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The Essay
Show #267
Les passereaux dangereux
David Gunn

Prenez garde des passereaux; prenez garde des grands passereaux dangereux picotants. The words echoed sharply through Rollo's subconscious as he fought his way through a dreamscape full of large unfriendly birds towards wakefulness. But his sleep was still too deep, the REMs too blepharospastic, and he remained trapped in subliminal eddies of contorted imagination in which bad-tempered birds the size of mariachi bands lashed out at anything within range of their sharp, pointed beaks. Prenez garde des grands, passereaux dangereux picotants -- beware of large, dangerous pecking sparrows! Somewhere in there lurked a song lyric, though Rollo, glancing up just in time to see a huge beak pass the apogee of its arc and begin its downward plunge towards his latissimus dorsi. With a start, he tried to roll out of the way, but something was clutching his foot. Desperately he yanked and yanked, and finally he pulled his foot loose from the sheet that had wrapped around his ankle, fell off the bed and went sprawling across the floor.

His clock radio had given up trying to wake him and was instead entertaining itself by tuning in static, then varying the amplitude until a Doppler shift resulted. Amidst the thick waves of white noise, however, Rollo detected a low-pitched susurrus that sounded like a deranged homonym of his name. There it was again: Rrrrrrrr- rrrrrrrrrrrroooooolllllllooooooooo. A transdimensional fogdog never keened so plaintively. Abruptly, Rollo was wide awake.

He reached for the notepad to see if he'd jotted anything down during the night, an automatic writing experiment that his therapist had suggested. The page was covered with scrimshaw scribbles arranged boustrophedonically around the American Sign Language symbol for stomach pump. Many of the characters resembled rolled-up wads of vowels under attack from adversarial consonants and, as he tried to form the words with his fingers, his mind lapsed into a momentary paroxysm of stuttering. Rollo tossed the pad onto the bed, but missed and instead hit the radio tuning dial. At once the ominous white noise was replaced by a cheery morning newscaster whose timbre approximated the retrograde inversion of that of the birds in his dream. The man was extolling the merits of Sparrow Brand Pecorino Pie, an advert that Rollo was used to seeing in real-time on the therapy websites, except that in this version, every fifth word, and he counted them to be sure, was a different pronunciation of his name! Nonplused, Rollo reached for the radio's volume knob, but it detached itself from the console and slithered away. He grasped instead his pillow, and pulled it over his ears to shut out the discomfiting chatter, but en route to his head he passed through a pocket of low gravity and the momentum propelled the pillow to the far wall, dragging Rollo with it. The wall, on the other hand, inhabited a pocket of extremely high gravity, and when the pillow hit it, it assumed the properties of a very hard adobe hat, which Rollo’s head confirmed a kilosecond later. Instantly, Rollo saw stars, then starfish, then starlings, then sparrows, then star anise, then ... what? Sparrows? Suddenly, the air around him was filled with large, truculent birds intent on establishing a pecking order, and Rollo was evidently the peckee. Prenez garde des passereaux! -- the warning leapt out of his subconscious like a red hot haiku and kept on going. Momentarily, the birds gave chase, but stopped when the warning vanished beneath the stomach pump rebus. Rollo, meanwhile, was scrambling to get away, but the high gravity made any activity extremely exhausting. He did, however, manage to wrench the gravity pocket away from the wall and, when the birds tried to reacquaint their beaks with him, they flew into the atmospheric irregularity and dropped like hatboxes. With an effort, Rollo lugged the high gravity over to the radio, causing the announcer's voice to plunge several octaves below basso profundamento. The clock, too, slowed to an almost imperceptible passage of time, but before it stopped altogether, Rollo, not wanting to muck around with a nasty time displacement problem, unplugged it, thereby removing it from the aggrieved space-time continuum.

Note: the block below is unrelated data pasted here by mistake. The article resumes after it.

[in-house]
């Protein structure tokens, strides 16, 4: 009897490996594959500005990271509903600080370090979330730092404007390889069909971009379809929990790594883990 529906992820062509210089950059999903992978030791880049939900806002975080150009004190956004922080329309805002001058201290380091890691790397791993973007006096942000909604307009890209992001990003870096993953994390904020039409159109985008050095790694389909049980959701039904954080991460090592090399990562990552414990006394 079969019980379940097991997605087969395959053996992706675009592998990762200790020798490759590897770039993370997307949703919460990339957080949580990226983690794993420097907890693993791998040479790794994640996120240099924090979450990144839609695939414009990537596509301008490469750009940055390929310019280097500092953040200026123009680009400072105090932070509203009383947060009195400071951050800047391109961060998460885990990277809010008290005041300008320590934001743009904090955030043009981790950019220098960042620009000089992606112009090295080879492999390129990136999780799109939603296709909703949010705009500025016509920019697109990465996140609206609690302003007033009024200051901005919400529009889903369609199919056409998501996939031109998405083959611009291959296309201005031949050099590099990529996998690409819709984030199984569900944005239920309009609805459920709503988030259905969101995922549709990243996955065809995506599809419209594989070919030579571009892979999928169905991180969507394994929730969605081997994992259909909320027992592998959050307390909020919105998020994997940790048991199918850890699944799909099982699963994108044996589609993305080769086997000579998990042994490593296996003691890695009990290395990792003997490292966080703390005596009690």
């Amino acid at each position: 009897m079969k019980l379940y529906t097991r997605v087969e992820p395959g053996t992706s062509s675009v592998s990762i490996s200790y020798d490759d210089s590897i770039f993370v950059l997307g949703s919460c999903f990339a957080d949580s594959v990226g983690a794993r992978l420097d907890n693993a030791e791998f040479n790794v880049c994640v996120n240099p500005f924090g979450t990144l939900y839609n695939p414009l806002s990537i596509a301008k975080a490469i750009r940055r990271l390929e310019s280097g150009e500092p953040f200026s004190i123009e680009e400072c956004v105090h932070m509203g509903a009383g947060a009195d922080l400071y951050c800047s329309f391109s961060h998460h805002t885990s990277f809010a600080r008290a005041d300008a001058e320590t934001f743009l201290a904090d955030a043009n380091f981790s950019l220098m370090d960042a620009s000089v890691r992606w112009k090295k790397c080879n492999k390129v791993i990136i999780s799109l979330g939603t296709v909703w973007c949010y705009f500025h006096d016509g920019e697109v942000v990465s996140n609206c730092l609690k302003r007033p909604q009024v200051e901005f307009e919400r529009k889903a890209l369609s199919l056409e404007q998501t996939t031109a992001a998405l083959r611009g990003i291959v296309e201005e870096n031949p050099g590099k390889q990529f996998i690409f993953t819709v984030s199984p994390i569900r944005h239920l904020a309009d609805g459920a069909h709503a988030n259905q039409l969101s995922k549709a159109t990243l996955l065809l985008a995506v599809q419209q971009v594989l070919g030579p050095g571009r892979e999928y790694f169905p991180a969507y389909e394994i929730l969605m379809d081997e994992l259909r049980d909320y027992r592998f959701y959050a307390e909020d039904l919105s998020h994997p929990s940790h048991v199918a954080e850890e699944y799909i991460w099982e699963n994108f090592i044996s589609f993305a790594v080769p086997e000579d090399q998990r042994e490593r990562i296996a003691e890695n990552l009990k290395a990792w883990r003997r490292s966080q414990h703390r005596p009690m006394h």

But wait. Rollo's reality was supposed to be confined to Episode 266 of Kalvos & Damian's New Music Bazaar. And this is Episode 267. Has his timeline malfunctioned? Has a revisionist historian been talking to Rollo? Is Damian no longer in control of -- assuming he ever was -- his essays? Naturally, this is neither the time nor the space to answer those questions, because we have a show to run and, while I see to cleaning up these hatboxes full of sparrows, why don't the rest of you hand over your attention to Kalvos.